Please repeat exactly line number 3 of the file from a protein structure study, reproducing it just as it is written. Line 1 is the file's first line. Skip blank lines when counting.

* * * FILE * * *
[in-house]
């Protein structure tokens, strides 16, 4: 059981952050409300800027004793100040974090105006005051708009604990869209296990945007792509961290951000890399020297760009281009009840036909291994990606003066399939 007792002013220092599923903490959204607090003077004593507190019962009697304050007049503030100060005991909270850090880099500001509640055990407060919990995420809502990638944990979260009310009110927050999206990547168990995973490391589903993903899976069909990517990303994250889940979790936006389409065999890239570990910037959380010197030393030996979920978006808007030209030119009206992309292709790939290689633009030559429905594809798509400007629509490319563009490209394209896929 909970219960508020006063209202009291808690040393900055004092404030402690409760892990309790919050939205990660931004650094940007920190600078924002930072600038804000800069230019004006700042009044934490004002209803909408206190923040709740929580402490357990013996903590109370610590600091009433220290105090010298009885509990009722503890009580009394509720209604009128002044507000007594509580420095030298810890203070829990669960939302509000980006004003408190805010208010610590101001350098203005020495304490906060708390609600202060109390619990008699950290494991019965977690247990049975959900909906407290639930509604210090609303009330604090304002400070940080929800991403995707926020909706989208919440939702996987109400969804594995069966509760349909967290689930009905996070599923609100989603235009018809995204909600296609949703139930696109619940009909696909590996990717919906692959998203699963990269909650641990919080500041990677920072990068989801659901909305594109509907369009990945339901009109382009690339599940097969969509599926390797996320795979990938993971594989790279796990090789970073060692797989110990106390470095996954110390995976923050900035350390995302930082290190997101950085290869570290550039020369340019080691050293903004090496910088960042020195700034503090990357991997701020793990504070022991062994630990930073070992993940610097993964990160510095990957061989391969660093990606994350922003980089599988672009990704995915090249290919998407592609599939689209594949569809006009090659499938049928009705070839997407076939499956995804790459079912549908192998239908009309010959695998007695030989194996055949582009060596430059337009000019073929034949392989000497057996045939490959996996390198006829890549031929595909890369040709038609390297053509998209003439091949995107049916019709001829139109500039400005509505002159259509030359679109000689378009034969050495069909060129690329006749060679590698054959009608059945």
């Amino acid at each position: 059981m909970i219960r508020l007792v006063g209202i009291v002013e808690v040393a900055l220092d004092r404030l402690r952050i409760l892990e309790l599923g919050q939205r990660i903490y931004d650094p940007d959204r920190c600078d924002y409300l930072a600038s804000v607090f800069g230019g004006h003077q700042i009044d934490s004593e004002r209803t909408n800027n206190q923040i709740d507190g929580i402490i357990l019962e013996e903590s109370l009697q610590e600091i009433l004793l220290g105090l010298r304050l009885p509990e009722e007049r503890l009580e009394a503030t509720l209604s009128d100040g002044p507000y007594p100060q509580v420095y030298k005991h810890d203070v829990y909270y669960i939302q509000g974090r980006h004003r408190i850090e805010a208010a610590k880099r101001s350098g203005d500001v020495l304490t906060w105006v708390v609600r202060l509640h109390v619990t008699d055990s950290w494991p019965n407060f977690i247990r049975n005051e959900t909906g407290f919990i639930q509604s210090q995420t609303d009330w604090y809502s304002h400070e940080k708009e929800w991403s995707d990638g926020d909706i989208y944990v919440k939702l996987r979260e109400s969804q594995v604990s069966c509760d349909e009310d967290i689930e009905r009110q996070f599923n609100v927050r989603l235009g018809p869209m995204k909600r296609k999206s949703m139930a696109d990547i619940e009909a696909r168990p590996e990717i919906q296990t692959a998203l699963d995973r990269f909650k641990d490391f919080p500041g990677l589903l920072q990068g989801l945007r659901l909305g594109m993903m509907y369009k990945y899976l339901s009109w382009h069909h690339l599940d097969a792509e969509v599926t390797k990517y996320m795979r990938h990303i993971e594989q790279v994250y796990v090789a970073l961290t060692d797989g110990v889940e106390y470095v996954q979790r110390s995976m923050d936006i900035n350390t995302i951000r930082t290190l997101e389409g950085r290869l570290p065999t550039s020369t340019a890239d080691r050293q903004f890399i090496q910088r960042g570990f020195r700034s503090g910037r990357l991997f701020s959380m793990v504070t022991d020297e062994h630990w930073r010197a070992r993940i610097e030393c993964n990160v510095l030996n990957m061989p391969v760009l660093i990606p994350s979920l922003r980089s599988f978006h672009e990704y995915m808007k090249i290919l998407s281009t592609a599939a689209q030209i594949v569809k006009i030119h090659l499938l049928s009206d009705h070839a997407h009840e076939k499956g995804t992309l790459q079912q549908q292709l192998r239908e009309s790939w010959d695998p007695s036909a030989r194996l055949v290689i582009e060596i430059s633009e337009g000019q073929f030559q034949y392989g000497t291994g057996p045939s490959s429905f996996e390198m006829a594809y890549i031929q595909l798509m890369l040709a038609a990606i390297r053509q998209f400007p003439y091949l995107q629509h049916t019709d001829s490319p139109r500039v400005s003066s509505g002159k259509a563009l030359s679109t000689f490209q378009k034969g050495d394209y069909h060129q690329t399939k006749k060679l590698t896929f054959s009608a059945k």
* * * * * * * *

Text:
């Amino acid at each position: 059981m909970i219960r508020l007792v006063g209202i009291v002013e808690v040393a900055l220092d004092r404030l402690r952050i409760l892990e309790l599923g919050q939205r990660i903490y931004d650094p940007d959204r920190c600078d924002y409300l930072a600038s804000v607090f800069g230019g004006h003077q700042i009044d934490s004593e004002r209803t909408n800027n206190q923040i709740d507190g929580i402490i357990l019962e013996e903590s109370l009697q610590e600091i009433l004793l220290g105090l010298r304050l009885p509990e009722e007049r503890l009580e009394a503030t509720l209604s009128d100040g002044p507000y007594p100060q509580v420095y030298k005991h810890d203070v829990y909270y669960i939302q509000g974090r980006h004003r408190i850090e805010a208010a610590k880099r101001s350098g203005d500001v020495l304490t906060w105006v708390v609600r202060l509640h109390v619990t008699d055990s950290w494991p019965n407060f977690i247990r049975n005051e959900t909906g407290f919990i639930q509604s210090q995420t609303d009330w604090y809502s304002h400070e940080k708009e929800w991403s995707d990638g926020d909706i989208y944990v919440k939702l996987r979260e109400s969804q594995v604990s069966c509760d349909e009310d967290i689930e009905r009110q996070f599923n609100v927050r989603l235009g018809p869209m995204k909600r296609k999206s949703m139930a696109d990547i619940e009909a696909r168990p590996e990717i919906q296990t692959a998203l699963d995973r990269f909650k641990d490391f919080p500041g990677l589903l920072q990068g989801l945007r659901l909305g594109m993903m509907y369009k990945y899976l339901s009109w382009h069909h690339l599940d097969a792509e969509v599926t390797k990517y996320m795979r990938h990303i993971e594989q790279v994250y796990v090789a970073l961290t060692d797989g110990v889940e106390y470095v996954q979790r110390s995976m923050d936006i900035n350390t995302i951000r930082t290190l997101e389409g950085r290869l570290p065999t550039s020369t340019a890239d080691r050293q903004f890399i090496q910088r960042g570990f020195r700034s503090g910037r990357l991997f701020s959380m793990v504070t022991d020297e062994h630990w930073r010197a070992r993940i610097e030393c993964n990160v510095l030996n990957m061989p391969v760009l660093i990606p994350s979920l922003r980089s599988f978006h672009e990704y995915m808007k090249i290919l998407s281009t592609a599939a689209q030209i594949v569809k006009i030119h090659l499938l049928s009206d009705h070839a997407h009840e076939k499956g995804t992309l790459q079912q549908q292709l192998r239908e009309s790939w010959d695998p007695s036909a030989r194996l055949v290689i582009e060596i430059s633009e337009g000019q073929f030559q034949y392989g000497t291994g057996p045939s490959s429905f996996e390198m006829a594809y890549i031929q595909l798509m890369l040709a038609a990606i390297r053509q998209f400007p003439y091949l995107q629509h049916t019709d001829s490319p139109r500039v400005s003066s509505g002159k259509a563009l030359s679109t000689f490209q378009k034969g050495d394209y069909h060129q690329t399939k006749k060679l590698t896929f054959s009608a059945k």